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Raising the Speed Limit: U.S. Economic Growth in the Information Age

From: Brookings Papers on Economic Activity
2000, 1
pp. 125-210 | 10.1353/eca.2000.0008

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Raising the Speed Limit:
U.S. Economic Growth in the Information Age

The continued strength and vitality of the U.S. economy continue to astonish economic forecasters.1 A consensus is now emerging that something fundamental has changed, with "new economy" proponents pointing to information technology (IT) as the causal factor behind the strong performance. In this view, technology is profoundly altering the nature of business, leading to permanently higher productivity growth throughout the economy. Skeptics remain, however, arguing that the recent success reflects a series of favorable, but temporary, shocks. This argument is buttressed by the view that the U.S. economy [End Page 125] behaves rather differently than envisioned by the "new economy" advocates.2

Productivity growth, capital accumulation, and the impact of technology were topics once reserved for academic debates, but the recent success of the U.S. economy has moved them into popular discussion. This paper employs well-tested and familiar methods to analyze important new information made available by the recent benchmark revision of the U.S. national income and product accounts (NIPAs). We document the case for raising the speed limit: for an upward revision of intermediate-term projections of future growth to reflect the latest data and trends.

The late 1990s were exceptional in comparison with the growth experience of the U.S. economy over the past quarter century as a whole. Although growth rates have not yet returned to those of the golden age of the U.S. economy in the 1960s, the data nonetheless clearly reveal a remarkable transformation. Rapid declines in the prices of computers and semiconductors are well known and carefully documented, and evidence is accumulating that similar declines are taking place in the prices of software and communications equipment. Unfortunately, the empirical record is seriously incomplete, and therefore much remains to be done before definitive quantitative assessments can be made about the complete role of these high-technology assets.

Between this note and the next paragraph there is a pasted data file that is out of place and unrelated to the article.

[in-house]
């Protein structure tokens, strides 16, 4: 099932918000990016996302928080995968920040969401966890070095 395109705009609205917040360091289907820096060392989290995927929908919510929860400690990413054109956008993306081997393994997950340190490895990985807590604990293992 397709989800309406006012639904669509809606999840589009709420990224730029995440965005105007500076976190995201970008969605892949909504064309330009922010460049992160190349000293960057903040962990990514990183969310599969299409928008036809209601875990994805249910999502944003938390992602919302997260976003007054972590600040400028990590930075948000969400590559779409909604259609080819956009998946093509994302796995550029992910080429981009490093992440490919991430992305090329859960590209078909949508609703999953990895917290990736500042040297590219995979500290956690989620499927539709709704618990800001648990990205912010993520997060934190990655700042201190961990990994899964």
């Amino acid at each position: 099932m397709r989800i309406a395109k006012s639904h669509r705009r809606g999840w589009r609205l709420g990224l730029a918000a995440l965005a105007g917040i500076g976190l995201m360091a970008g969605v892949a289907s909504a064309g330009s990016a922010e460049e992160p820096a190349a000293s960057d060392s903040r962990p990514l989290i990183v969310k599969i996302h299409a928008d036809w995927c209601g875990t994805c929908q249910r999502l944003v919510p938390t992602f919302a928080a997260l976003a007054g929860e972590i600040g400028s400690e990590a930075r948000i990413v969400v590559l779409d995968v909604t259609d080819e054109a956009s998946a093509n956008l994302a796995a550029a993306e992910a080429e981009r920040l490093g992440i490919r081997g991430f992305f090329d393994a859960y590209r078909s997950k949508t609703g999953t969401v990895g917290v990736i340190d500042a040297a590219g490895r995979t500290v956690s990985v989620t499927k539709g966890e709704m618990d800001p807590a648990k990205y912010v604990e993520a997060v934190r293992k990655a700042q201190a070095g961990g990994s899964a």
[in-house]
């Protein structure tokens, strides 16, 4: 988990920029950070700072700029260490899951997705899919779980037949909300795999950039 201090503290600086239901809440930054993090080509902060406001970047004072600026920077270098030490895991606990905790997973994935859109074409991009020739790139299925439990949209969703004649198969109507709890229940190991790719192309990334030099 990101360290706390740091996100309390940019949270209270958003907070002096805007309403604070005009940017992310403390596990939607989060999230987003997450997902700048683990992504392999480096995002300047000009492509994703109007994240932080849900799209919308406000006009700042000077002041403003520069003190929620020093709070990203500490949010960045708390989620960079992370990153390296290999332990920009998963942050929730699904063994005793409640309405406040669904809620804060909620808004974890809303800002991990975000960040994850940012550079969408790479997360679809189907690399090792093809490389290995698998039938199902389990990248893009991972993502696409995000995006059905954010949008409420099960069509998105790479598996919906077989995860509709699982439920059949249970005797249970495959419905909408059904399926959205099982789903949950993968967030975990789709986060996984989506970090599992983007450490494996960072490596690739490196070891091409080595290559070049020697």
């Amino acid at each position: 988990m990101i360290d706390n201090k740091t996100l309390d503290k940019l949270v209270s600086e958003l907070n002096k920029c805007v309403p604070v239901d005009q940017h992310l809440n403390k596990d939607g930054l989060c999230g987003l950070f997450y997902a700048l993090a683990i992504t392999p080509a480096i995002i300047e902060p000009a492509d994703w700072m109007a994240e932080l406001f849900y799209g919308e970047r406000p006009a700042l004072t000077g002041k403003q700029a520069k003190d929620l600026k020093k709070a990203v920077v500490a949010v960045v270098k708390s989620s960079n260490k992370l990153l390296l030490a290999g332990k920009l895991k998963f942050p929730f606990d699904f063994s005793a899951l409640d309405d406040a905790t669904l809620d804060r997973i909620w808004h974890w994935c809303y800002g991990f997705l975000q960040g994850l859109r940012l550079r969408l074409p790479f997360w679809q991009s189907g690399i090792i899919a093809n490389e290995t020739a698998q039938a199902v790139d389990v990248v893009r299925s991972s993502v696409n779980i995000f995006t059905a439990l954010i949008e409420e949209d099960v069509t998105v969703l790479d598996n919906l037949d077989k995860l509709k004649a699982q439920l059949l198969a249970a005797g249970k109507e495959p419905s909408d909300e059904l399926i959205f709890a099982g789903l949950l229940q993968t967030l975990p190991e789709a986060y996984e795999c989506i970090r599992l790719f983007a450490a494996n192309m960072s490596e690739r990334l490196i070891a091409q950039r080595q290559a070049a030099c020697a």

Despite the limitations of the available data, the mechanisms underlying the structural transformation of the U.S. economy are readily apparent. As an illustration, consider the increasing role that computer hardware plays as a source of economic growth.3 For the period 1959-73, computer inputs contributed less than 0.1 percentage point to annual U.S. economic growth. Since 1973, however, the price of computers has fallen at a historically unprecedented rate, and firms and households, following a basic principle of economics, have substituted toward these relatively cheaper [End Page 126] inputs. Since 1995 the price decline for computers has accelerated, reaching nearly 28 percent per year from 1995 to 1998. In response, investment in computers has exploded, and the growth contribution of computer hardware has increased more than fivefold, to 0.46 percentage point per year in the late 1990s.4 Software and communications equipment, two other types of IT assets, contributed an additional 0.30 percentage point per year for 1995-98. Preliminary estimates through 1999 reveal further increases in these contributions for all three high-technology assets.

Next, consider the acceleration of average labor productivity (ALP) growth in the 1990s. After a twenty-year slowdown dating from the early 1970s, ALP grew 2.4 percent per year during 1995-98, more than a percentage point faster than during 1990-95.5 A detailed decomposition shows that capital deepening, the direct consequence of price-induced substitution and rapid investment, added 0.49 percentage point to ALP growth. Faster total factor productivity (TFP) growth contributed an additional 0.63 percentage point, partly reflecting technical change in the production of computers and the resulting acceleration in their price decline. Meanwhile, slowing growth in labor quality retarded ALP growth by 0.12 percentage point relative to the early 1990s, as employers exhausted the pool of available workers.

TFP growth had been an anemic 0.34 percent per year for 1973-95 but accelerated to 0.99 percent for 1995-98. After more than twenty years of sluggish TFP growth, four of the five years ending in 1998 saw growth rates near 1 percent. It could be argued that this represents a new paradigm. In this view, the diffusion of IT improves business...